Minneapolis United Postal Service (UPS) workers protest shipments to Missouri police
A dozen part-time UPS workers in Minneapolis took protest action on the job August 22, after discovering ties between Missouri law enforcement and a company, Law Enforcement Targets, whose shipments we handle each day.
Some of us removed the company’s packages from trucks that would deliver them to law enforcement. Others, in solidarity, refused to ferry these packages to their intended trailers.
Others posed with a sign reading “#handsupdontship.” The phrase “Hands up! Don’t shoot” has come to symbolize protest over the police shooting of Michael Brown, an unarmed, Black 18-year-old in Ferguson, Missouri.
We decided we could not be silent while our work was contributing to the militarized violence that police are directing at Ferguson residents in the aftermath of Brown’s death.
“Urban street violence”
Law Enforcement Targets is based in Blaine, Minnesota. The company produces cardboard, steel, and plastic shooting-range targets. Some feature photos of people for police to practice shooting at.
It holds hundreds of contracts with police departments, federal agencies, and military branches across the country. At least ten of these contracts are with federal agencies in Missouri, and far more are with county and local police departments and other agencies in the state.
After public controversy last year, Law Enforcement Targets withdrew a line of targets called “No More Hesitation,” which featured young children and pregnant women with guns.
It still offers an “Urban Street Violence” line that’s predictably messed-up, and a “Missouri” line designed with the Kansas City police. These targets are designed to train cops to shoot first and ask questions later, to view everyone as a threat.
All this is shipped through the UPS sorting facility in Minneapolis, which ships several-hundred-thousand packages each day. Several hundred low-wage, part-time employees do all the sorting work, which includes unloading incoming trucks, sorting packages based on their destinations, and placing them in their intended trailers.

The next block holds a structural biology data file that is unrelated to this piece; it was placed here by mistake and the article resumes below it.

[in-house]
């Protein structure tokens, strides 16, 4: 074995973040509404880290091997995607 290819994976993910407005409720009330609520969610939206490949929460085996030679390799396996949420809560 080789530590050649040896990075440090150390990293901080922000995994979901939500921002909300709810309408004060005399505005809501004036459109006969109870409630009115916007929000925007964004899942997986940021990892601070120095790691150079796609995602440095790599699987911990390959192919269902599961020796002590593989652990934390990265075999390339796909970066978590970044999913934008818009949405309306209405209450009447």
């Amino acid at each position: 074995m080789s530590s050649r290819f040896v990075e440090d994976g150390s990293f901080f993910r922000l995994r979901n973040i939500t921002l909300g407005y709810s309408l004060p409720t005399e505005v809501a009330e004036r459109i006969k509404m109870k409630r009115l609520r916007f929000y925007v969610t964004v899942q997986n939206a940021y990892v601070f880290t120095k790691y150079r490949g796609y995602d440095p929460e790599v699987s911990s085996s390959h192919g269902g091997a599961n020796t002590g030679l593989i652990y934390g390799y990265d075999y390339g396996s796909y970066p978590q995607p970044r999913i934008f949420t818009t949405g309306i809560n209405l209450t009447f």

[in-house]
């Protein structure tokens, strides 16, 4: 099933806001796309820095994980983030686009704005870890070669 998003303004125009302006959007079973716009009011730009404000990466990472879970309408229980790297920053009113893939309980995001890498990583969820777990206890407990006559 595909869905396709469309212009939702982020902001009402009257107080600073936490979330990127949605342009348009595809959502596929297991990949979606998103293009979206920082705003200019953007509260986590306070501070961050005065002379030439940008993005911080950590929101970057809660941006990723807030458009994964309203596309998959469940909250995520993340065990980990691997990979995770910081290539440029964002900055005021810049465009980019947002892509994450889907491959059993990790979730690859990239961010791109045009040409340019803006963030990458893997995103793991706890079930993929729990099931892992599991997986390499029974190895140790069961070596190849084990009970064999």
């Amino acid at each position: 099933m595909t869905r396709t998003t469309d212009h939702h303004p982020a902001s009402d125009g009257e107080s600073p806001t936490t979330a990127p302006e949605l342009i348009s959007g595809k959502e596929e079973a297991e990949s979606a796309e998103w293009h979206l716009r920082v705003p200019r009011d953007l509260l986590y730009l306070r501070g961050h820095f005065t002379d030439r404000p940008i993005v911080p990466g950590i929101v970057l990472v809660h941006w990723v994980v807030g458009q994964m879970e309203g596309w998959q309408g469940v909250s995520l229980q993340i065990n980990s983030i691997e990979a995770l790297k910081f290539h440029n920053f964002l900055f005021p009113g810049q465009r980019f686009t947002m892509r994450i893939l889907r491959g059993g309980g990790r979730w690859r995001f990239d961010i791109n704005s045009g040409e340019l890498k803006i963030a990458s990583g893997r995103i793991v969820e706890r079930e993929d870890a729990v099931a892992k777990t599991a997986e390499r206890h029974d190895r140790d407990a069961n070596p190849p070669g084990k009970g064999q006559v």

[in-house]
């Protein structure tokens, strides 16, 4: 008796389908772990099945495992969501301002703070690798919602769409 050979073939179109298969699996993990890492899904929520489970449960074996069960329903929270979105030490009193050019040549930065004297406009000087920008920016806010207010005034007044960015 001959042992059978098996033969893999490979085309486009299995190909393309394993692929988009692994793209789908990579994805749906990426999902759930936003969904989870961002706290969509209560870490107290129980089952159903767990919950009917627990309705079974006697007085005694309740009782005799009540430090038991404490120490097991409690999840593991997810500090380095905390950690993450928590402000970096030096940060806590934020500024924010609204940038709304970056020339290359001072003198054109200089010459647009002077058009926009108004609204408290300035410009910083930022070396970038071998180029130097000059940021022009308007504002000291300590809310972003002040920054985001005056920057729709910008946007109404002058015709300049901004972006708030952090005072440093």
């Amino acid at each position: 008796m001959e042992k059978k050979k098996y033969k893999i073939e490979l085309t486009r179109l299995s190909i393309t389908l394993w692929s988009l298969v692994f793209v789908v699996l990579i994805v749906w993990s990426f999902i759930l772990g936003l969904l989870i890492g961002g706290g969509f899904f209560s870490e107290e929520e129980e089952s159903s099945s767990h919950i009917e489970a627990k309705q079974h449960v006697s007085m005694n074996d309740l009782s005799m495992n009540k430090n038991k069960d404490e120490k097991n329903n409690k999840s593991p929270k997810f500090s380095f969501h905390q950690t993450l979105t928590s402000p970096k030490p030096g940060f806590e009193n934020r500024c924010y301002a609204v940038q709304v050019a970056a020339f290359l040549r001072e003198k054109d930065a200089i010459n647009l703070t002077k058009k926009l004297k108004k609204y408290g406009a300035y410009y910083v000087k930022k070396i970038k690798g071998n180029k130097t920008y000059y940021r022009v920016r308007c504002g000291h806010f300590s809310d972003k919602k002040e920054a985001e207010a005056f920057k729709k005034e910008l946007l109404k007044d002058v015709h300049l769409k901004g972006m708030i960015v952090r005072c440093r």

“If you’ve got the cash, UPS will ship it,” said one worker who was involved in organizing the action on his section, “even if it’s part of this f***ed-up system that winds up with a kid getting executed by cops and then this military invasion of the town where it happened.
“Give them the check and they couldn’t care less. Well, we care.”
A first step
Although people in various jobs and work areas took part, the action was symbolic. No packages wound up being halted. We wanted to make a convincing point to other workers while not exposing ourselves to an excessive risk of disciplinary action.
Management hasn’t responded, and may not even have understood that this was done in a concerted way. This is a large facility, and it’s possible supervisors on opposite ends of the building thought this was just one or two workers on their sections.
But we hope this action is just the first step. We shouldn’t have to go into work and support the murder of any more Black youth, just because UPS makes a buck off of it. We believe it’s important to find ways of refusing.
The action has already been replicated by other workers in other parts of the building. As soon as we started talking to people, it became clear many were interested in finding ways to take a stand on the shop floor, on this and other issues.
We encourage workers elsewhere, especially at UPS, to think about how their labor contributes to the situation in Ferguson, and what we can do together to stand against it. And we want to help you make it happen.
Flintheart Glomgold and Launchpad McQuack are the obvious pseudonyms of part-time UPS workers in Minneapolis. We’re part of the group ScrewUps, a rank-and-file newsletter for employees of UPS sorting hubs. To find out more or get involved in similar actions, or if you have an idea of how to take a stand but need help, please contact us at email@example.com.
—Labor Notes, August 26, 2014